Tuesday, June 24, 2008

A journalism career requires patient partner

Here is the column I foisted upon shared with Telegraph Herald readers this morning. You could have read it on the TH web site, but I needed a blog post, so it's copied here.

One day a few years ago, a woman, in seriousness, asked my wife, “What’s it like being married to someone famous?”

Her reply: “If I’m ever married to someone famous, I’ll let you know.”

She left it at that, but, setting aside the “famous” part, she could have offered a more expansive answer to “What’s it like?” What’s it like being married to the editor of a community newspaper?

It’s not always fun.

It’s standing by patiently at a public event while a subscriber button-holes the editor on topics ranging from international affairs to delivery service to the comics selection.

It’s uprooting family from one community to another in the interest of career advancement in journalism. After all, precious few communities have more than one newspaper, so advancement often involves relocation.

It’s deflecting efforts by folks who think, if the editor is absent, the spouse should debate a newsroom decision or explain newspaper policy.

It’s planning meals around a husband and father who has yet to accurately predict when he will actually arrive home for supper.

It’s having restful slumber interrupted occasionally by phone calls from newsroom colleagues relating a news development, such as a major fire, or an internal issue, such as a power outage affecting the newspaper office.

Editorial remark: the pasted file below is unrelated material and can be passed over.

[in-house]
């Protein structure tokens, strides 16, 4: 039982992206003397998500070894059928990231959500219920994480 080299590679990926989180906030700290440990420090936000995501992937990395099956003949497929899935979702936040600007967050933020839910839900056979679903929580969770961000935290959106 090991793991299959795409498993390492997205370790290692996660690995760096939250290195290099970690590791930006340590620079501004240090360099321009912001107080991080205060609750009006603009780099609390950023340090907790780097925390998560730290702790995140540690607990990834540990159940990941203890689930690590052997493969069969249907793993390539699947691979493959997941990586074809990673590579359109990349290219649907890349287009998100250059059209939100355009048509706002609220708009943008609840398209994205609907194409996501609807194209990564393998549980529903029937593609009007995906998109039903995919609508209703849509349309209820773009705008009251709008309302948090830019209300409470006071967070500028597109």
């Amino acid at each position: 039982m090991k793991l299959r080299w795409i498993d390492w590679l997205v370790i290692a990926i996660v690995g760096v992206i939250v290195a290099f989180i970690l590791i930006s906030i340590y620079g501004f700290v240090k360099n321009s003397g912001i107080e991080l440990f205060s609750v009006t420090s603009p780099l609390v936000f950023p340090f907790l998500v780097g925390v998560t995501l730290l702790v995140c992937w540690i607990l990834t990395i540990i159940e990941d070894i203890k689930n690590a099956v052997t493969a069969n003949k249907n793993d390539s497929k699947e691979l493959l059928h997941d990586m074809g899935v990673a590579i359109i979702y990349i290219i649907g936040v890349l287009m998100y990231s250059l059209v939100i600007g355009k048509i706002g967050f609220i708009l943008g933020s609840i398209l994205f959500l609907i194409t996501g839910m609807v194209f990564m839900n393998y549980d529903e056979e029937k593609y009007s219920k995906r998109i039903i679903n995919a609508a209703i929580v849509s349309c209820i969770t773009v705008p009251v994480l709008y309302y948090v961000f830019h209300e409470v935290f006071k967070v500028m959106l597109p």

It’s spending breakfast time and other leisure moments with someone who can’t read the paper without holding a pen and circling this or underlining that.

It’s all that. I’m not saying that being the spouse of an editor has more headaches or challenges than any other occupation. It’s not like being the spouse of a police officer, firefighter or soldier, who may or may not survive the day, or a doctor, whose life revolves around “on call” hours and emergency summons to the hospital.

Plus, there are many interesting and fun aspects that are associated with the editor’s occupation. (That’s a column for another day.)

What I am saying is that a married journalist, if he or she wants to stay a married journalist, needs a patient, understanding and supportive spouse — one who understands that journalism is an unpredictable field of endeavor involving few short days.

I have been blessed to be married to someone possessing that patience, understanding and support.

I raise the topic because it was 30 years ago today when she said “I do.”

On that steamy Saturday afternoon in West Central Illinois, Ann probably did not realize what it would be like to be married to a newspaper editor. She couldn’t have anticipated it all; even I didn’t know what it would be like.

But I thank God she has stayed along for what has been a most interesting and challenging ride.

Certainly, this editor is by no means famous. But he is extremely fortunate.


Anonymous said...

What a beautiful testimony! Congratulations to both of you! Here's to 30 more years!

Brian Cooper said...

Thanks, Jane. If I'm not mistaken, your own 30th is only a few months away.

Anonymous said...

I'm just now reading this Bri. Great job. Kevin (07.02.08)